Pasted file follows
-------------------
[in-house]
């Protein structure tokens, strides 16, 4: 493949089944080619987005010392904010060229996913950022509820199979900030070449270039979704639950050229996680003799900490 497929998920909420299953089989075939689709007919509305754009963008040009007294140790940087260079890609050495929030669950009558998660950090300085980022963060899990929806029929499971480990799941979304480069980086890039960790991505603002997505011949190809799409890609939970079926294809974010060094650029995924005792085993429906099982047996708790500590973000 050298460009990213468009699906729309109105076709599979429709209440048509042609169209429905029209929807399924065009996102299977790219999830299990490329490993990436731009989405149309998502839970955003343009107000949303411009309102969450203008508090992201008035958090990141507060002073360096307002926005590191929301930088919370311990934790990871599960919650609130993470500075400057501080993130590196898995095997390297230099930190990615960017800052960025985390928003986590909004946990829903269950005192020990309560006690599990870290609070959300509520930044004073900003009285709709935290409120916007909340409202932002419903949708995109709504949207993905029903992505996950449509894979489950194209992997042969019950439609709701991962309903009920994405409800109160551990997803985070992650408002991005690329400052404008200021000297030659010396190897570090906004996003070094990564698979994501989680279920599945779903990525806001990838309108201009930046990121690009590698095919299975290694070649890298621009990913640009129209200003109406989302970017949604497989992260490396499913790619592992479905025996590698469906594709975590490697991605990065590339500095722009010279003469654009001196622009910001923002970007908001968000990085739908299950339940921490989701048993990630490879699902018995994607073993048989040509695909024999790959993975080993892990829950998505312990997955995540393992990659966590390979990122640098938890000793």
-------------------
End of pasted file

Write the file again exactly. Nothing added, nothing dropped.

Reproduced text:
[in-house]
């Protein structure tokens, strides 16, 4: 493949089944080619987005010392904010060229996913950022509820199979900030070449270039979704639950050229996680003799900490 497929998920909420299953089989075939689709007919509305754009963008040009007294140790940087260079890609050495929030669950009558998660950090300085980022963060899990929806029929499971480990799941979304480069980086890039960790991505603002997505011949190809799409890609939970079926294809974010060094650029995924005792085993429906099982047996708790500590973000 050298460009990213468009699906729309109105076709599979429709209440048509042609169209429905029209929807399924065009996102299977790219999830299990490329490993990436731009989405149309998502839970955003343009107000949303411009309102969450203008508090992201008035958090990141507060002073360096307002926005590191929301930088919370311990934790990871599960919650609130993470500075400057501080993130590196898995095997390297230099930190990615960017800052960025985390928003986590909004946990829903269950005192020990309560006690599990870290609070959300509520930044004073900003009285709709935290409120916007909340409202932002419903949708995109709504949207993905029903992505996950449509894979489950194209992997042969019950439609709701991962309903009920994405409800109160551990997803985070992650408002991005690329400052404008200021000297030659010396190897570090906004996003070094990564698979994501989680279920599945779903990525806001990838309108201009930046990121690009590698095919299975290694070649890298621009990913640009129209200003109406989302970017949604497989992260490396499913790619592992479905025996590698469906594709975590490697991605990065590339500095722009010279003469654009001196622009910001923002970007908001968000990085739908299950339940921490989701048993990630490879699902018995994607073993048989040509695909024999790959993975080993892990829950998505312990997955995540393992990659966590390979990122640098938890000793």